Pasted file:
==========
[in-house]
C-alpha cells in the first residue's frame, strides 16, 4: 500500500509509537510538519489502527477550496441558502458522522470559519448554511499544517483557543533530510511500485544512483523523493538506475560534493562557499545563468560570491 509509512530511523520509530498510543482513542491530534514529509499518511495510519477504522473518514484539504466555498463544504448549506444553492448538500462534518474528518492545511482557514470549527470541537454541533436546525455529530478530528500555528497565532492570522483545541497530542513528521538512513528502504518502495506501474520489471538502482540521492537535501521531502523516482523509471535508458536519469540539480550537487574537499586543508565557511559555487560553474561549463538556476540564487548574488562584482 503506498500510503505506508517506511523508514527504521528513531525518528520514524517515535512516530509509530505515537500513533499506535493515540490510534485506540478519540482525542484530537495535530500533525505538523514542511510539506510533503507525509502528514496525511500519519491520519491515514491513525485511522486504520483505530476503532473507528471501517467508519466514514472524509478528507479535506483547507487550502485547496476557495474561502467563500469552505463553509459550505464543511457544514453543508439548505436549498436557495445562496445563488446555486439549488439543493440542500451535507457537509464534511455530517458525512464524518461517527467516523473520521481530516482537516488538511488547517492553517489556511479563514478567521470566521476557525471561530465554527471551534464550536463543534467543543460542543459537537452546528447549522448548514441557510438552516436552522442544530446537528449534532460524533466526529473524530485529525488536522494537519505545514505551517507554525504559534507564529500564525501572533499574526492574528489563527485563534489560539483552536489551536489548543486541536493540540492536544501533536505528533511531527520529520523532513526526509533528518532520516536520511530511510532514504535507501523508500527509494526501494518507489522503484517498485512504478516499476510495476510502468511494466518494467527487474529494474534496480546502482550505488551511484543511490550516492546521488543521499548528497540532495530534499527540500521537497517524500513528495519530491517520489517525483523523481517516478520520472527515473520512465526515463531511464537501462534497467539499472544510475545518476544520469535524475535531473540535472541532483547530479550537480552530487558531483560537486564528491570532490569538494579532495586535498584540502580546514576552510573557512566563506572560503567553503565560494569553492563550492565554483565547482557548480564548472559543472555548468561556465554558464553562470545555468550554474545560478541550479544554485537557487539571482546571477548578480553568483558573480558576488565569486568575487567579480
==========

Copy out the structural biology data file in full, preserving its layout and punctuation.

[in-house]
C-alpha cells in the first residue's frame, strides 16, 4: 500500500509509537510538519489502527477550496441558502458522522470559519448554511499544517483557543533530510511500485544512483523523493538506475560534493562557499545563468560570491 509509512530511523520509530498510543482513542491530534514529509499518511495510519477504522473518514484539504466555498463544504448549506444553492448538500462534518474528518492545511482557514470549527470541537454541533436546525455529530478530528500555528497565532492570522483545541497530542513528521538512513528502504518502495506501474520489471538502482540521492537535501521531502523516482523509471535508458536519469540539480550537487574537499586543508565557511559555487560553474561549463538556476540564487548574488562584482 503506498500510503505506508517506511523508514527504521528513531525518528520514524517515535512516530509509530505515537500513533499506535493515540490510534485506540478519540482525542484530537495535530500533525505538523514542511510539506510533503507525509502528514496525511500519519491520519491515514491513525485511522486504520483505530476503532473507528471501517467508519466514514472524509478528507479535506483547507487550502485547496476557495474561502467563500469552505463553509459550505464543511457544514453543508439548505436549498436557495445562496445563488446555486439549488439543493440542500451535507457537509464534511455530517458525512464524518461517527467516523473520521481530516482537516488538511488547517492553517489556511479563514478567521470566521476557525471561530465554527471551534464550536463543534467543543460542543459537537452546528447549522448548514441557510438552516436552522442544530446537528449534532460524533466526529473524530485529525488536522494537519505545514505551517507554525504559534507564529500564525501572533499574526492574528489563527485563534489560539483552536489551536489548543486541536493540540492536544501533536505528533511531527520529520523532513526526509533528518532520516536520511530511510532514504535507501523508500527509494526501494518507489522503484517498485512504478516499476510495476510502468511494466518494467527487474529494474534496480546502482550505488551511484543511490550516492546521488543521499548528497540532495530534499527540500521537497517524500513528495519530491517520489517525483523523481517516478520520472527515473520512465526515463531511464537501462534497467539499472544510475545518476544520469535524475535531473540535472541532483547530479550537480552530487558531483560537486564528491570532490569538494579532495586535498584540502580546514576552510573557512566563506572560503567553503565560494569553492563550492565554483565547482557548480564548472559543472555548468561556465554558464553562470545555468550554474545560478541550479544554485537557487539571482546571477548578480553568483558573480558576488565569486568575487567579480